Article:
Bologna and the cinema. How was this story born?
Bologna was not born as a city of cinema, the city of cinema has always been Rome, in Italy. Yet, Bologna has always boasted and still boasts a great tradition in this field: the rich fabric of the cineclubs (let us remember the first art-house cinema in Italy, the Roma cinema, in the Sixties) as well as the thoughts and words of the intellectuals is what created and determined the present cinematographic knowledge (let us think of Renzo Renzi and of his series, for the publisher Cappelli, "From the subject to the film"). A fertile ground on which the Bologna Film Archive was born and is now consolidated, which in the wake of this tradition brings its rooms to life, those of the Lumière Cinema, and collects each year thousands of locals and moviegoers from all over the world, for two months during the summer, for Il Cinema Ritrovato and for Sotto le stelle del Cinema, the latter event projecting films in the most beautiful movie theatre in the world, Piazza Maggiore. All this while waiting for movie theatres, of old and secular tradition, such as the Modernissimo and the Fulgor, to return to their former glory.
Where do we find some of the most famous sets in the city?
Bologna is a city with many possible settings. One of its most beautiful architectural views, the Portico dei Servi in Strada Maggiore, becomes the poignant journey of Edipo Re (1967) catapulted into the contemporary era by a great Bolognese writer and film-maker, like Pier Paolo Pasolini. From that Portico, describing the side streets of medieval Bologna, we find the Bertolucci brothers, Bernardo and Giuseppe, at work in the short film Bologna 90, who, on the occasion of the World Cup, depict the soul of the city in a few minutes, following a little girl running. And here the children are again the main characters, the pupils of a very special teacher: Roberto Benigni, sneaking in the Bologna suburbs of the Navile District, led by Marco Ferreri in Chiedo asilo (1979). While today we are here to ask ourselves: would we have ever imagined that the road in which Diabolik speeds along was via Marconi? The Manetti Bros. confirm this for sure!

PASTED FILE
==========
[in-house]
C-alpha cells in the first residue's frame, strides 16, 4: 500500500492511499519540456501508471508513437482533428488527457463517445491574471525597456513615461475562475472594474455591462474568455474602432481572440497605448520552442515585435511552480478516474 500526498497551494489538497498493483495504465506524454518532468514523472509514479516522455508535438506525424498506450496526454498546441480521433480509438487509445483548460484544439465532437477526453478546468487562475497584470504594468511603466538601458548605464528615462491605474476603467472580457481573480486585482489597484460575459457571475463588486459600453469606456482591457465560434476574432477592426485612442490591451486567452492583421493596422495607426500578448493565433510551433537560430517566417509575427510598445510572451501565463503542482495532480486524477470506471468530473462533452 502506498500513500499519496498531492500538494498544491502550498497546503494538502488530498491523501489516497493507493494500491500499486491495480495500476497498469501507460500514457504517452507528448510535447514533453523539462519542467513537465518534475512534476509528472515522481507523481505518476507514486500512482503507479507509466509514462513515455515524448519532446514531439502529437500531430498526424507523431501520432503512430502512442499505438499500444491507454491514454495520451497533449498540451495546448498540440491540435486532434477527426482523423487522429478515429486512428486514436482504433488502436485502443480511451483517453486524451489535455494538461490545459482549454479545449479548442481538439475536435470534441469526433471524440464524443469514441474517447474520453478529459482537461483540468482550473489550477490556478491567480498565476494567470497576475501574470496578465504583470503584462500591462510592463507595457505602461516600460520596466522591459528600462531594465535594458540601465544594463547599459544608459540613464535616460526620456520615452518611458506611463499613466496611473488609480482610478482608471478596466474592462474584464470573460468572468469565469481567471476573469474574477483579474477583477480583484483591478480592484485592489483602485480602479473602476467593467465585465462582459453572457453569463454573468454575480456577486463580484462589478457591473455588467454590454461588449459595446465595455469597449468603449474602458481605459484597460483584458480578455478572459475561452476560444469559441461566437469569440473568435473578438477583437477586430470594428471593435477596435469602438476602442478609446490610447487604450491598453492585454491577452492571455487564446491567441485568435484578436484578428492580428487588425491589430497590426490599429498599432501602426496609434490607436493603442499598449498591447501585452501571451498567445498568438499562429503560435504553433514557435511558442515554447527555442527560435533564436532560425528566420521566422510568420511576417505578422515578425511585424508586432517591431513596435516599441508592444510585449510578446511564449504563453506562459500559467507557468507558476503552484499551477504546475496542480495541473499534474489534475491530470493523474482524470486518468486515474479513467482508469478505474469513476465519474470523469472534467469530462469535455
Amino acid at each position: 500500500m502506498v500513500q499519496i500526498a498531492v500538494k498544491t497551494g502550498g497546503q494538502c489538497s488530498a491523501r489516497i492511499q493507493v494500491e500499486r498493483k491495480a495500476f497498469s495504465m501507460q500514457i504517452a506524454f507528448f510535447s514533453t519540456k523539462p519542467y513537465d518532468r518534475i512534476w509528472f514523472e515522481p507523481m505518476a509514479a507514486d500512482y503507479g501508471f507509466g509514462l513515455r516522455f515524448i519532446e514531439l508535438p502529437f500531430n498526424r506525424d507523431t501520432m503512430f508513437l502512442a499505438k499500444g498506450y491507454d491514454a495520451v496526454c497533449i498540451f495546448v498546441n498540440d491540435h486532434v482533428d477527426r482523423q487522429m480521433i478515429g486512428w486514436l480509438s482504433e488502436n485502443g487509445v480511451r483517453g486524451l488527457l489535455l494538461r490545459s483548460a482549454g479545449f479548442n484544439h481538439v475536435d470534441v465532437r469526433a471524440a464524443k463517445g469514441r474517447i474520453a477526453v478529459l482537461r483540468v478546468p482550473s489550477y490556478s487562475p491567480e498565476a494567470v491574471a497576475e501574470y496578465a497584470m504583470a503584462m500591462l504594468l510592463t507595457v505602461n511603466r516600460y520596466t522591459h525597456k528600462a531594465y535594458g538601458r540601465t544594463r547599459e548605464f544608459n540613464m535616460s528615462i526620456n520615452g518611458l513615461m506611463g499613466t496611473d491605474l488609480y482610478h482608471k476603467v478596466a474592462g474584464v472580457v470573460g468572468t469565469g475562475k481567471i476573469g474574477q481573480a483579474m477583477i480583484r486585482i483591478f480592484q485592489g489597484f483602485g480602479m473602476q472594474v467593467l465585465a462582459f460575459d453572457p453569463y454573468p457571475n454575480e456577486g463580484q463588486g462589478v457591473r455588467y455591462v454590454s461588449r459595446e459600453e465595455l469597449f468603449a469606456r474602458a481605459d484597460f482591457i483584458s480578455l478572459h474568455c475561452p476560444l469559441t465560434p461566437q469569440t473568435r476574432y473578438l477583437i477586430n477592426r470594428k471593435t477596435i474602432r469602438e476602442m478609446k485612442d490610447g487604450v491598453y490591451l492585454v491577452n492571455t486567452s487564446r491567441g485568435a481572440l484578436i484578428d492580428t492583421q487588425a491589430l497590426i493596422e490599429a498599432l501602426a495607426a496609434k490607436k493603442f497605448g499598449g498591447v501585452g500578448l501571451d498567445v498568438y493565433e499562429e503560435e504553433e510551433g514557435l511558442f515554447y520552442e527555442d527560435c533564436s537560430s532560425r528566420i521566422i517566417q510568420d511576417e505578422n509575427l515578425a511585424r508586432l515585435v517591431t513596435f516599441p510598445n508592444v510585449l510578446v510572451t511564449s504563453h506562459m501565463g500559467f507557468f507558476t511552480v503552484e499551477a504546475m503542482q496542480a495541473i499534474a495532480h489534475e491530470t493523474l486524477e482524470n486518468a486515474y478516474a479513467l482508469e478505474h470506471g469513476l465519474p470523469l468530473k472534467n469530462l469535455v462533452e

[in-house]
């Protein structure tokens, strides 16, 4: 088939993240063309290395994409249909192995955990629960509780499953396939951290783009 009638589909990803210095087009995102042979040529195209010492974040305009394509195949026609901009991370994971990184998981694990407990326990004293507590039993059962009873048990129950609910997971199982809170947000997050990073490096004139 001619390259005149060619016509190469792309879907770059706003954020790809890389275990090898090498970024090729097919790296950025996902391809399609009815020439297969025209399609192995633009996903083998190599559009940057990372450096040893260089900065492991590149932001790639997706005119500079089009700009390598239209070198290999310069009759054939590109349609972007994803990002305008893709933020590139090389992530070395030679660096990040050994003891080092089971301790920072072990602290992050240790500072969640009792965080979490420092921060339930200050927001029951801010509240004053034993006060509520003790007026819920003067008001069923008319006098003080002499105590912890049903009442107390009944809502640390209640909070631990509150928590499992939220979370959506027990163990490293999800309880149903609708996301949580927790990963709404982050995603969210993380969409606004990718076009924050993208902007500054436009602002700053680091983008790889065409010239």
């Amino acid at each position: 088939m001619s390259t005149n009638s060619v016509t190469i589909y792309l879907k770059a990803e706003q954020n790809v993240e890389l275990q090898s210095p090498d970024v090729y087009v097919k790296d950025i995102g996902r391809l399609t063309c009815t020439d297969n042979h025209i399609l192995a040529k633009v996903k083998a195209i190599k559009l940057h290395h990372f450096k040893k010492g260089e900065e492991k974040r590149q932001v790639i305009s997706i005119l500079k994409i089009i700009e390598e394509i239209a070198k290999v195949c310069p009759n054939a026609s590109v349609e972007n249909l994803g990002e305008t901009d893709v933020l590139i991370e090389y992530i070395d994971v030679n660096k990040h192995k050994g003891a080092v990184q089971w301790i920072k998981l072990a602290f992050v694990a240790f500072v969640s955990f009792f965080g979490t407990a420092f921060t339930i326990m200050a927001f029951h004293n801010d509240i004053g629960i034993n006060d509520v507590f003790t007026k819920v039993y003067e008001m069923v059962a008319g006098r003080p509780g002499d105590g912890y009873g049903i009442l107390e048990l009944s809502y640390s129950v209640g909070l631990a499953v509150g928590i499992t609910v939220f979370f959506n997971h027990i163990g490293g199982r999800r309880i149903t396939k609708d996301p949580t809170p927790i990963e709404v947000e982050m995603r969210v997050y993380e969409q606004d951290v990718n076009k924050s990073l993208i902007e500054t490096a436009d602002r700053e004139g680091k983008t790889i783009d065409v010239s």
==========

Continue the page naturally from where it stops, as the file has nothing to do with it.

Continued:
Even in the heart of the university area there are memories linked to the history of cinema...
To describe Bologna through cinema also means describing the university world and that phase of life that passes through the classrooms of via Zamboni. Renato De Maria did this with Paz!, inspired by a figure, who has now become mythical, that is that of Andrea Pazienza, an outof-home student. The world of students, the experience of Radio Alice are, instead, at the centre of Lavorare con lentezza by Guido Chiesa. Then there are those who have never been able to forget their life as a student, like the main character of E allora mambo!, debut by the Bolognese screenwriter Fabio Bonifacci for the producer, Beppe Caschetto, also from Bologna. And then there is the image of the end of civilisation, sculpted by Ermanno Olmi in the University Library: the image of the books fixed at the tables by his Centochiodi.
And then there is a very particular genre...
There is a director, perhaps unique in the world, who has set half of his films in a single city. And let's talk about a long and important filmography! Today we can say that "The Bologna of Pupi Avati" is almost a genre in itself. Avati shows us Bologna of the past and present, its nights, its jazz. But he also digresses in the countryside (at Villa Pallavicini we meet the young Mozart of Noi tre and takes us in Una gita scolastica in collina. That hill, now almost mountain, where we find the Rocchetta Mattei fortress that Marco Bellocchio chooses for his Pirandellian transposition of Enrico IV with Marcello Mastroianni and Claudia Cardinale. Or where Giorgio Diritti stages one of the great tragedies of our territory, the Monte Sole massacre perpetrated by the Nazis, with L’uomo che verrà.